The First Big Rain of Spring
Let’s cut it in half, says Belly Anne.
He crouches in a puddle across from his sister. The air is thick with fumes of wet asphalt. Between them the worm twitches on the driveway. He has no idea where she got the knife.
Both halves move separate if you cut them, she says. It’s crazy.
He watches the pulse of its rings and the way its snout nubs onward. His socks are soaking wet in his light-up shoes. He pokes at the worm as it inches along.
I wanna bury it. I want it to live in the dirt.
What? She opens the knife and hands it to him. It feels too heavy in his fist.
Come on cut it. It’s like a dissection, like science. Don’t be a sissy.
I don’t want it to die.
It doesn’t have a central nervous system. It doesn’t even know it’s alive.
He’s more scared than he’s been in his five years of life. He looks at Anne and at the knife and then down. He doesn’t know what a central nervous system is. He claws up the worm and bounds off the asphalt to the mud. He tries to bury it. Digging and covering quick so she can’t find it.
Something hits him hard on the back and he bites dirt. When he looks up Anne is standing over him dangling the worm.
She grabs it on both ends and pulls it tight. She kneels and says, I told you to cut it. I’m the big sister you listen to me.
He feels a tear part the mud on his cheeks. I’m gonna tell mom and dad.
No you’re not. I’ll tell dad you cried and he’ll whup your ass.
Don’t say that word.
You better cut it. Cut it or I’ll eat it.
She lifts the worm high and throws back her wet blue hair and sticks out her tongue. Mucus drips from the tail to her mouth and she moans like she likes the taste.
No, he whines. Please Anne don’t eat it.
She lets it touch her tongue and pulls it back.
All right. She grabs him by the wrist and closes his dirty palm around the worm. How about this. You can feed it to the tarpon. The big one under the boat. It’ll be okay because it’s the food chain.
He watches the wet pink coil poke around his hand. He doesn’t want it to die but he can see from the gleam in Anne’s eye he has no choice. He figures this way it might make something else happy. He cups the worm in both hands and they head down the road.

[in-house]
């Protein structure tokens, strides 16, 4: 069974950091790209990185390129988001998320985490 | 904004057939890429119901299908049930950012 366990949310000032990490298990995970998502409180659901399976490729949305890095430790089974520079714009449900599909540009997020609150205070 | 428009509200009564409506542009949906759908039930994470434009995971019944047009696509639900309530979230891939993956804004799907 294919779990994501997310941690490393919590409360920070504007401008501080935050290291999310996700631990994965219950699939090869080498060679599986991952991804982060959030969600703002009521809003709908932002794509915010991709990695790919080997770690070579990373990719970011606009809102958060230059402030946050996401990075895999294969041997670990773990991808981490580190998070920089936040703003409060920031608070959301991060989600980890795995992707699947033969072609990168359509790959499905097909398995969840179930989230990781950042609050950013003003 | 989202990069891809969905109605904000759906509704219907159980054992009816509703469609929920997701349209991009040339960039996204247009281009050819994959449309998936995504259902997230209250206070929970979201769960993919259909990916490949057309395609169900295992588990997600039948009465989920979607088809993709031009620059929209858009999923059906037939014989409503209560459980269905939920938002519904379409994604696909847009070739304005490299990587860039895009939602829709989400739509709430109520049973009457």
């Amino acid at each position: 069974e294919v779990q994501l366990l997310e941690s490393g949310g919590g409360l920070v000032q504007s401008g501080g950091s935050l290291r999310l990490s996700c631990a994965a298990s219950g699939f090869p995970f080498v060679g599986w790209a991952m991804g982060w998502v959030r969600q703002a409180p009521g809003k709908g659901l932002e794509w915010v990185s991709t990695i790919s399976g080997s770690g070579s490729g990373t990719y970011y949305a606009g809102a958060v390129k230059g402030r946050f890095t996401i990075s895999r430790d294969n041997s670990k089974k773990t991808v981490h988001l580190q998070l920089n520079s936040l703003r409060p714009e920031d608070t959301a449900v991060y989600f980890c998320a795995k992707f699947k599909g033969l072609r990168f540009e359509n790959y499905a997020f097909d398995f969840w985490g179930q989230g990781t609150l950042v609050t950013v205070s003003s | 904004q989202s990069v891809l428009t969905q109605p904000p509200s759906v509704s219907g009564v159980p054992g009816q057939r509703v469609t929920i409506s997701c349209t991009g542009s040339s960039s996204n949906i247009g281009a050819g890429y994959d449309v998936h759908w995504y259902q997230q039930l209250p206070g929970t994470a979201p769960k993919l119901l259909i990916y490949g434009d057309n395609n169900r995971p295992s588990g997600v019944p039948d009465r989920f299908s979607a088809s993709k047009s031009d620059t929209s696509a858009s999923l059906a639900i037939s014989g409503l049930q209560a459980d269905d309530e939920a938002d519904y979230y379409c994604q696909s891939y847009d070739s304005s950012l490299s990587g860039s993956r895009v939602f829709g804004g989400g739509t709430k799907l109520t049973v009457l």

The rain smacks heavy on rotwood and the torn leather seats of the boat. There are palm fronds and clumps of dirt everywhere and the trees are whistling offkey. Belly Anne steps on the dock and spits in the water. A few seconds later two giant lips smack at the froth.
The tarpon is the biggest fish he’s ever seen in his life but it’s not as big as a shark he doesn’t think. Its silver scales shine bright under the rainswept water. It frowns and waits like it knows what he’s about to do, like it had talked all this over with his sister already.
He takes one last look at his squirming prisoner. He tries not to think about the inside of the tarpon’s mouth. He grits his teeth so hard one comes loose. He lifts his hand high.
Belly Anne pulls him back so hard he feels a ripple on the chub of his cheeks. No you can’t just drop it in, she says.
He looks at her. His gut feels loose.
You can’t just drop it. You have to feed it to him or he won’t know it’s from you.
I don’t wanna do it Belly Anne.
You have to. It’s for science and you have to. I’ll tell dad you cried.
She grabs him by the cuff and forces him onto his stomach. His face is very close to the tarpon’s face. It’s watching him closely. It doesn’t have teeth but its mouth looks hard and sharp like it’s made of a knight’s armor. He feels like throwing up. He’s crying without sniffles or tears somehow.
Hurry up, says his sister. I’m getting hungry.
He dangles the worm over the waiting fish.
Say here you go tarpon.
Here you go t—
The fish snaps upward. Faster than he can see it takes the worm and in a tremendous splash it vanishes under the boat. He’s stunned. He watches the water settle to raindrop glass.
There’s something else dripping into the water. He glances at his hand and screams. The tarpon has ripped the skin clean off of his pointer finger. All he’s got is stringy red and a little white.
He turns to Belly Anne and shows her his ruined finger. She smiles and claps. He buries himself in her soaking wet jacket. She hugs him close.
You gave him some extra, she says. It’s like the whole food web. You did so good.
Don’t tell dad I cried, he blubbers. Please don’t tell him.
She holds him very tight and rocks him back and forth until he’s quiet. Eventually they go home. Mom wants to take him to the hospital but dad just wraps the finger and puts a little piece of wood under it. Anne tells dad he tore his finger trying to climb a tree. She says he was the bravest she’s ever seen him. She says he didn’t cry a wink. She doesn’t stop smiling all night.
In the morning more rain summons more worms to the asphalt. He sneaks out at sunrise while everyone else is asleep. He checks over his shoulder. He picks them up one by one and buries them in the mud, as deep as he can get them. Then he slips back inside, washes his hands, and crawls into bed.
Karter Mycroft is a nonbinary author, editor, musician & fisheries scientist living in Los Angeles. They are a co-creator of the Los Suelos, California project, a multimedia anthology benefitting rural farmworkers. Karter's short fiction has appeared in Flame Tree Press, Surfaces, Misery Tourism, and elsewhere
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